One of the most well known uses of allegory is by the Greek philosopher Plato, who meant it to illustrate the limited understanding we have of life’s events given our narrow perspective. He gave the example of people chained to the walls of a cave their entire lives. Since there is a fire at the entrance of the cave, it blocks their view to the outside. All they can see are the shadows cast on the back wall of their cave by objects passing in front of the fire. They don’t see the reality, but only the shadows.
When it comes to understanding state and local politics, most people here in Kansas City are like those prisoners in a cave. They have a wide range of sources of information and commentary on national and international events and issues. On television, you can watch CNN, MSNBC, or Fox or any of the Big Four broadcast networks. In print media, you have a variety of magazines and newspapers, with ones to meet every point of view. Now, of course, you also have the Internet; with an almost infinite choice of websites, blogs, or online columns. Finally, there is Amazon and Barnes & Noble, as well as independent bookstores like Fairway’s Rainy Day Books or Kansas City’s Prospero’s, which offer an endless bounty of new books on economics, politics, history, and sociology.
However, when it comes to state and local matters, most of the time you’re pretty much stuck with the Kansas City Star as your only source of information and opinion. (The former Sun newspapers were simply an echo of the Establishment platitudes of the Grand Avenue Oligarchy, otherwise known as the KC Star. This is confirmed by the ease with which former Sun publisher, Steve Rose, slid over into writing a column for the Star after the Sun ceased publication. Citizen Rose, of course, was crying all the way to the bank, having sold the money-losing Sun papers to the unsuspecting new owners for a king’s ransom, based on the alluring demographics of JoCo, despite precious few actual paying subscribers.)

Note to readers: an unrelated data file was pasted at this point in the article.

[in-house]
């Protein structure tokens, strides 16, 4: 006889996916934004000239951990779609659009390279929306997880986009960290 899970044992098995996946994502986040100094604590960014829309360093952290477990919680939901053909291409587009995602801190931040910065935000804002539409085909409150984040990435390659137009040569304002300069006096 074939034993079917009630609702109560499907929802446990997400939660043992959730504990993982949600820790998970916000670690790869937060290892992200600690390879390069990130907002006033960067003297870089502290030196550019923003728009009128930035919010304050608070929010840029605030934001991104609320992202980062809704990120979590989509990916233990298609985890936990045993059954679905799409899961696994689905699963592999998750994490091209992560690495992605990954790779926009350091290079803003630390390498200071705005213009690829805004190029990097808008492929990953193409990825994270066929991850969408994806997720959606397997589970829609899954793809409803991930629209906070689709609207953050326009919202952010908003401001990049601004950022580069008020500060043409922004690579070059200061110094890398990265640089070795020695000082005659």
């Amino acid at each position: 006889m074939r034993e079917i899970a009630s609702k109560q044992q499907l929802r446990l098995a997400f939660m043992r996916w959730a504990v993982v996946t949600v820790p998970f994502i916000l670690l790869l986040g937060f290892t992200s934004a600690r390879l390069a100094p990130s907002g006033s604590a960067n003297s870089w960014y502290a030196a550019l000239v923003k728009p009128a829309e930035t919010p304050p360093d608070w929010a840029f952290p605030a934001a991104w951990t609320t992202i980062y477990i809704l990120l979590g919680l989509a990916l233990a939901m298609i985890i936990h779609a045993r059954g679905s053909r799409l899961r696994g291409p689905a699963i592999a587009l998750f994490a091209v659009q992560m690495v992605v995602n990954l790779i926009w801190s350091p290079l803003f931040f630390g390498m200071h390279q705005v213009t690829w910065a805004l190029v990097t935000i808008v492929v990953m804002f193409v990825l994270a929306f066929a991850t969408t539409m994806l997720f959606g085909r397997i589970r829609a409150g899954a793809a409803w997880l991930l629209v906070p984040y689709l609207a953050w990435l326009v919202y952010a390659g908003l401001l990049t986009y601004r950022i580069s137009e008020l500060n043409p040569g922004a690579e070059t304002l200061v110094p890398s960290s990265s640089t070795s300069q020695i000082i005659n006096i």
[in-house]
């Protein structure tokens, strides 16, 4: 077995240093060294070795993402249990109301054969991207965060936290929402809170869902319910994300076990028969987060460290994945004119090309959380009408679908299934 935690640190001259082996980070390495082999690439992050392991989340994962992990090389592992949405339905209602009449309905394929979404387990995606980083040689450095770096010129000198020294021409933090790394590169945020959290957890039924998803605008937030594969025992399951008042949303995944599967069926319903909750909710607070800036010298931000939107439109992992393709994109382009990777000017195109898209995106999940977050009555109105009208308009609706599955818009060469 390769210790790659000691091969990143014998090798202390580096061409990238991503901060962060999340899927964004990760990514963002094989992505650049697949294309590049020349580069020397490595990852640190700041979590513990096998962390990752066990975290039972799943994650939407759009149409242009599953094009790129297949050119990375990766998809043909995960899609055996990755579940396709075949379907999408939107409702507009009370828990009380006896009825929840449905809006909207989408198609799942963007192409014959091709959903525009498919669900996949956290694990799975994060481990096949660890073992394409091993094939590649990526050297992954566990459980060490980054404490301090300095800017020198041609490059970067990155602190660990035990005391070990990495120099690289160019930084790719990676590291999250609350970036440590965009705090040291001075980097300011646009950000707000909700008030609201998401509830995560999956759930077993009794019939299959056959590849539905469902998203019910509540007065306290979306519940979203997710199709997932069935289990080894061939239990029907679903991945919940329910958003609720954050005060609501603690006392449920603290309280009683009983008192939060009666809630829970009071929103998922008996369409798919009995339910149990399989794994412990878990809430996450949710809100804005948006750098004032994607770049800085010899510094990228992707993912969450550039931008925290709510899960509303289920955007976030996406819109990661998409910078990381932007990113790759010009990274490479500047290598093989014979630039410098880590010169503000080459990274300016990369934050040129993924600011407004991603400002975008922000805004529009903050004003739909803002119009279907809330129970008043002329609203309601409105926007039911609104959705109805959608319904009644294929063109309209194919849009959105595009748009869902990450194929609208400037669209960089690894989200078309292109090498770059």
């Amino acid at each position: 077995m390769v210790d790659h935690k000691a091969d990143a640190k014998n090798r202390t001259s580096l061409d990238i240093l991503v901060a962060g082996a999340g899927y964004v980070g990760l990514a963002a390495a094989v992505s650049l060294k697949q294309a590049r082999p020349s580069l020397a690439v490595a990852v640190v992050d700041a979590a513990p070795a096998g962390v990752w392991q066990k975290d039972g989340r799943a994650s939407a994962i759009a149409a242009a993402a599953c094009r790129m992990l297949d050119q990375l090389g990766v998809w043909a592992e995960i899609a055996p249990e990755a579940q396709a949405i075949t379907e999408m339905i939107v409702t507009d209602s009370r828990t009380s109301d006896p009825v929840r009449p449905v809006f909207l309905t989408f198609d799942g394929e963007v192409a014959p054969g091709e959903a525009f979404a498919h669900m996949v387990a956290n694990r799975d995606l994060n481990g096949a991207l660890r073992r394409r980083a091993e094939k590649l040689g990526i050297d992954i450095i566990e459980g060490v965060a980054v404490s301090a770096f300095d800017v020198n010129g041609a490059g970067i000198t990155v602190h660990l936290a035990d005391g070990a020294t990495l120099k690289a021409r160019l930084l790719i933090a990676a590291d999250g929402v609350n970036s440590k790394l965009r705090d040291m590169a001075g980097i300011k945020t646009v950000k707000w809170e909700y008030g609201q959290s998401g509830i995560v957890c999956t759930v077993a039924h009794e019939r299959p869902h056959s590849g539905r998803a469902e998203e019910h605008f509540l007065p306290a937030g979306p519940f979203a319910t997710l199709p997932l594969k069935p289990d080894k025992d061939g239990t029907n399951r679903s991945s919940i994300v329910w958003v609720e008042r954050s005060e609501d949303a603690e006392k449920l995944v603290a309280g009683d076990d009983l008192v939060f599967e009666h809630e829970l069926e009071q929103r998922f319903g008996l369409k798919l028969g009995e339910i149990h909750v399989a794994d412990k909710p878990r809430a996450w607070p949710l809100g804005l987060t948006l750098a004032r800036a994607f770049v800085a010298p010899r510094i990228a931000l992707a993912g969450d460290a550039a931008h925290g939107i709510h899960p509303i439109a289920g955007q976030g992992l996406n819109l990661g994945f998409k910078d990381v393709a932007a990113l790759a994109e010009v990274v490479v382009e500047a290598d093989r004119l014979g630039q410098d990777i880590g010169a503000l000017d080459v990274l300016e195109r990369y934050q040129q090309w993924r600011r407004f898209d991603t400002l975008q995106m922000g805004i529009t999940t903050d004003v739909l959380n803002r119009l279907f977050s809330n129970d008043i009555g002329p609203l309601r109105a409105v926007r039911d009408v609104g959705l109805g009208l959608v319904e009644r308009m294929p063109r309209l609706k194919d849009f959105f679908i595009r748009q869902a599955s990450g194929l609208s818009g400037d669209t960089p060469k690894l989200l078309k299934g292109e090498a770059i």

Of all the shadowy illusions peddled by the Star, the biggest —and the one most Johnson County residents swallow without hesitation—is that the local schools in Kansas have long been starved of money.
Anyone who has lived in Kansas for any length of time has been confronted with a nightmare scenario, which has become hauntingly familiar through sheer repetition. Yet every year between 1990 and 2010 tax revenues and education spending went up. All this time the state’s governors were all moderate Republicans (Hayden, Graves) or liberal Democrats (Finney, Sebelius). One governor was a political hermaphrodite, having switched parties from Republican to Democrat. (The “trannie” was Lt. Governor Mark Parkinson, who succeeded Kathleen Sebelius when she left to join President Obama’s cabinet.)
The legislature was also controlled by a coalition of moderate Republicans and liberal Democrats, who cooperated in most respects on issues of taxes and school funding.
Yet every few years there would be a sudden crisis when Shawnee County District Court Judge Terry Bullock (in response to a series of law suits filed by school districts, i.e., Mock, Montoy I, Montoy II, Montoy III, and Montoy IV.) would announce that the schools were woefully underfunded as a whole, and the poorer districts in particular. In response, whoever was governor and in leadership in the state legislature would meekly comply with Bullocks’ demands and vote massive new tax and spending increases for the schools. Every time the crisis would be averted by a massive infusion of money (i.e., $2.8 billion between 1998 and 2013).
A few years later a crisis would erupt with the same rhetoric: